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200 NZ Fossils Profiled In New Photographic Guide

22 May 2013

200 NZ Fossils Profiled In New Photographic Guide

A new photographic guide of New Zealand fossils is expected to become a landmark reference for local fossil hunters for many years.

The 140-page book has been written by five GNS Science paleontologists to help the public identify fossils they are likely to encounter. It is part of the New Holland Publications series of New Zealand photographic guide books.

It focuses on about 200 animal and plant fossils commonly found in New Zealand. It covers a wide geological time scale - from 514 million years (Cambrian time) to the present. This includes representative fossils from the Paleozoic, Mesozoic, and Cenozoic periods.

As well as a colour photo of each fossil, the book features a narrative with information about the fossil and its place in the historical record. The book starts with the oldest fossils and ends with the youngest. Each time period has a different colour band on the edges of the pages.

Co-author Hamish Campbell, of GNS Science, said there was no other book like it.

“The nearest thing is a book with black and white photos of fossils published in 1981. This book complements the 1981 book and they both enable us to see something of the amazing history of life in New Zealand,” Dr Campbell said.

“We’ve excluded the rare fossils and focused on fossils that people are likely to encounter when they are out fossicking. And because of that, most of the fossils are from our younger Cenozoic rocks deposited during the past 65 million years.”

Certain conditions were needed to ensure the preservation of fossils. They needed to be buried in an environment that limits oxygen, bacteria, radiation, and mechanical abrasion.

“If those four things are excluded, then you can have almost perfect preservation.”

Dr Campbell said most New Zealand fossils were marine in origin and this reflected the fact that New Zealand had been substantially pushed up out of the sea only in the last 23 million years.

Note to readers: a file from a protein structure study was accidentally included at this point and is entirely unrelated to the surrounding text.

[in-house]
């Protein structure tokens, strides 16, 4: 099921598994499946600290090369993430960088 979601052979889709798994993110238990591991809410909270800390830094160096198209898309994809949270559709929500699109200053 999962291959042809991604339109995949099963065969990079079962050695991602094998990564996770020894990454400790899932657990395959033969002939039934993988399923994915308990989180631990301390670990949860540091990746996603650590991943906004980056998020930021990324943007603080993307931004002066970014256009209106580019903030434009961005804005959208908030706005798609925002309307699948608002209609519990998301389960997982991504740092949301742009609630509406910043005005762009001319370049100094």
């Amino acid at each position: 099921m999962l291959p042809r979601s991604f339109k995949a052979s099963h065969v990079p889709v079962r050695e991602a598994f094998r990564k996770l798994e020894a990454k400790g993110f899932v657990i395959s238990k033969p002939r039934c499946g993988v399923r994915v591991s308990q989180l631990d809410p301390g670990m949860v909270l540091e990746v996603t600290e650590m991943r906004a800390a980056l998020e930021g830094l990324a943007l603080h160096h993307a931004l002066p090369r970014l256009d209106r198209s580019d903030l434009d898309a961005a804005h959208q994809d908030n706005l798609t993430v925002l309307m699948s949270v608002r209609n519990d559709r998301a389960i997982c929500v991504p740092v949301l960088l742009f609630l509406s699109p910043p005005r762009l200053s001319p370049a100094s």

“A result of being pushed up is that we see large areas of seafloor exposed in many parts of New Zealand. A good example is the mudstone that dominates eastern and central parts of the North Island.”

The South Island had been pushed up faster and for a longer period, and consequently many South Island rocks were older than those in the north, and they contained older fossils.

The oldest rocks in the North Island were about 275 million years old, whereas in the South Island, the oldest rocks were about 510 million years.

“With uplift, much of the younger marine sediments in the South Island have been eroded away and that has removed many of the younger fossils.”

Dr Campbell’s favourite time period is the Mesozoic – 252 to 65 million years ago.

“As you travel further back in time, the animals you encounter are much more different. In the Mesozoic, there is almost nothing that is familiar in today’s terms. I like the fact that the life forms from this period are so different.

“For a small country, New Zealand is very well endowed with marine sediments which tend to preserve fossils very well, particularly shelly fossils.”

New Zealand’s marine fossil record was representative of about 40 percent of all shelly marine organisms that had lived in the past 65 million years, Dr Campbell said.

“In a global sense, that is exceptional and it’s why New Zealand’s fossil record is seen as so important in understanding the last 65 million years of life on Earth.”

Dr Campbell said the book would have lasting value and be a useful reference for many years to come.

He added that the book complemented The Kiwi Fossil Hunters Handbook, written by James Crampton and Marianna Terezow and published in 2010. It describes about 28 locations in New Zealand where fossils can be found fairly easily.

As well as Dr Campbell, the other co-authors of the photographic guide were Dr Alan Beu, Dr James Crampton, Dr Liz Kennedy, and photographer Marianna Terezow.

ENDS

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